March 21, 2016 - From the March, 2016 issue

San Pedro Public Market Is Nearing Reality

With new plans revealed this month for the Ports O’ Call site on the San Pedro waterfront, TPR checked in with developer Wayne Ratkovich for an update on the three-year-long negotiations that have led to the project. Ratkovich spoke about the concept unveiled by the LA Waterfront Alliance—comprising The Ratkovich Company and Jerico Development Company—as well as infrastructure investments forthcoming from the port that will make development possible. He emphasizes the remarkable public embrace of the designs, and the coalition of players that has brought the San Pedro Public Market to this point.


Wayne Ratkovich

"We have arrived at a concept for the waterfront in San Pedro that we believe will work in the marketplace, support the revitalization of the San Pedro community, and serve as a connecting link among the various attractions there." -Wayne Ratkovich

This month, the LA Waterfront Alliance unveiled new plans for the Los Angeles waterfront development on San Pedro Bay. What, in summary, was shared? Where is this project today in the development cycle?

Wayne Ratkovich: The real significance is that we have arrived at a concept for the waterfront in San Pedro that we believe will work in the marketplace, support the revitalization of the San Pedro community, and serve as a connecting link among the various attractions there. Based upon the feedback we have received so far, there’s pretty widespread agreement.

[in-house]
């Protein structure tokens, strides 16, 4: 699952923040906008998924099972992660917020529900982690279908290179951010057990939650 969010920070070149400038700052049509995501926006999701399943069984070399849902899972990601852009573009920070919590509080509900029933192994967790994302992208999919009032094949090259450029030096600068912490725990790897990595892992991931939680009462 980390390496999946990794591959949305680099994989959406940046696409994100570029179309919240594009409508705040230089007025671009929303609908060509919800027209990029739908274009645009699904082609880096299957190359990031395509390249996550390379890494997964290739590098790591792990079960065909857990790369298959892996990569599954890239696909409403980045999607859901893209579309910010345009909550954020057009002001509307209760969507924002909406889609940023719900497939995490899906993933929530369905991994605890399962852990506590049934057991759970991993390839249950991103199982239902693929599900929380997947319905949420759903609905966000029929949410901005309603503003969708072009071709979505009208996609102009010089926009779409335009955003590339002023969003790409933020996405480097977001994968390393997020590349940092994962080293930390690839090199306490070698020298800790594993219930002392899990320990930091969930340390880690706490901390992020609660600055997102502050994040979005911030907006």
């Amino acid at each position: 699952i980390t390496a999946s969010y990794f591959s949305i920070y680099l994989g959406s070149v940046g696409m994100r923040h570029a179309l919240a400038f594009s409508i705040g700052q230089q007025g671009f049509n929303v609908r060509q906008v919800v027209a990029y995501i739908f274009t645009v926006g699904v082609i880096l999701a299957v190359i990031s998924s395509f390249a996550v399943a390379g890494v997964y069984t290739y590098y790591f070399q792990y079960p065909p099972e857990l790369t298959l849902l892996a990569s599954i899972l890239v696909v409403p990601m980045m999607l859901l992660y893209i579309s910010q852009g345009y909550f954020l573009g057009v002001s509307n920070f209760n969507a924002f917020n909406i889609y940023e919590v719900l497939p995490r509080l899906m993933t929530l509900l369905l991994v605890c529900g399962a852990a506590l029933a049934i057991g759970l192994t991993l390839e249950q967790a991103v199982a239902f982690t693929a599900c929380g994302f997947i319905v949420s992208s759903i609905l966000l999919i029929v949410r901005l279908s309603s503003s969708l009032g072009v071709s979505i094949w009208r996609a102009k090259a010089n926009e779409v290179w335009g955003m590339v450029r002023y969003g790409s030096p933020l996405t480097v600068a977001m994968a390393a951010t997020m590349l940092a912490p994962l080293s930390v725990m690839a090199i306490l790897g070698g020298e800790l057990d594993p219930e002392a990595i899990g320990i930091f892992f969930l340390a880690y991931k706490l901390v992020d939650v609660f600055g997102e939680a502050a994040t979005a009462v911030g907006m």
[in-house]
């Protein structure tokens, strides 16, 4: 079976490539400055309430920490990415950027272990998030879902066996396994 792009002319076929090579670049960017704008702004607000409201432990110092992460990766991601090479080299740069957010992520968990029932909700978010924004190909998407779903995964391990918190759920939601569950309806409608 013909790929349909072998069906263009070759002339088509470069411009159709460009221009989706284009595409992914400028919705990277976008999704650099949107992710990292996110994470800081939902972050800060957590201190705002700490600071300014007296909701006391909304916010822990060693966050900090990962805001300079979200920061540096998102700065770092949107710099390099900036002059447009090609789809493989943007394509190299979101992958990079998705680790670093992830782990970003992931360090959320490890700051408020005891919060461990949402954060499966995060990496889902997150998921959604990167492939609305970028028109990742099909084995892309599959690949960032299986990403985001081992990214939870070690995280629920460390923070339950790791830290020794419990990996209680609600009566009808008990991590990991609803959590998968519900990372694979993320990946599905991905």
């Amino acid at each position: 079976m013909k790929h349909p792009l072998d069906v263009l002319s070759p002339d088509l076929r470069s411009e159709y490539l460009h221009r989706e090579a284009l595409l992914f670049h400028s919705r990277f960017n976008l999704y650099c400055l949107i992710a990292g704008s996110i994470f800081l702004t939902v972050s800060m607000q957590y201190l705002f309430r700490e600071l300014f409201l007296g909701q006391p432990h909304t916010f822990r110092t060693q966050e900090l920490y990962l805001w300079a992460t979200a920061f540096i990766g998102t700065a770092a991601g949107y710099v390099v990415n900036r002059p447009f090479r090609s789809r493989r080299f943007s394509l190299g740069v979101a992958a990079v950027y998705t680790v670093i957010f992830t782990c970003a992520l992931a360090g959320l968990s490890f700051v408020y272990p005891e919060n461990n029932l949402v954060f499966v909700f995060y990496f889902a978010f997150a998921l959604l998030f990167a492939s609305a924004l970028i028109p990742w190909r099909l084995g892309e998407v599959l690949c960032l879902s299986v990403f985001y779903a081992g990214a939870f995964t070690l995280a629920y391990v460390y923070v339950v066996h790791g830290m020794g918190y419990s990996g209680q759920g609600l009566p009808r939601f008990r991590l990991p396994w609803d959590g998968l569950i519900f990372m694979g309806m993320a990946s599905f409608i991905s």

Could you elaborate on the vision and concept unveiled by the development team? 

We proposed a concept called the San Pedro Public Market.

The idea is to elevate the image and stature of San Pedro. We felt very strongly that the name “San Pedro” should be part of whatever takes place on the waterfront. There’s no reason to be shy about the name. It’s been around for a very long time. If you travel the freeways of Los Angeles, you’ll see signs to San Pedro virtually everywhere. Former Councilmember Tom LaBonge suggested that the Harbor Freeway be renamed the San Pedro Freeway—I think he probably had a good idea.

The idea of a very public development is essential to the concept. This is still publicly owned land—we only lease it.

We put those two ideas together. Then we looked at public markets around the country, and even outside the country, and borrowed the best ideas we could find.

How has the public responded to these plans? 

We have had a public response unlike anything I can recall ever seeing. We’ve been through a lot of public presentations and meetings over the years, but never have I seen one quite as enthusiastic and quite as unified as the response we have had from the San Pedro community. It startled us. We ended the public presentation and, at the behest of Councilmember Buscaino, everyone in the audience gave us a standing ovation. That’s never happened before to us and I’m not sure it’ll ever happen again!

The City of Los Angeles, yourself, and Jerico have been in negotiation for three years regarding development of the San Pedro Public Market project. Both you and the city have shared in earlier TPR interviews that new infrastructure was needed and essential for success. Elaborate on the infrastructure investment that’s now agreed to and is making your final agreement negotiations possible. 

The Port of Los Angeles has agreed and budgeted something on the order of $40 million for infrastructure improvements to the site. That includes things like streets, curbs, gutters, and utilities—the kinds of improvements that are essential to the success of the project.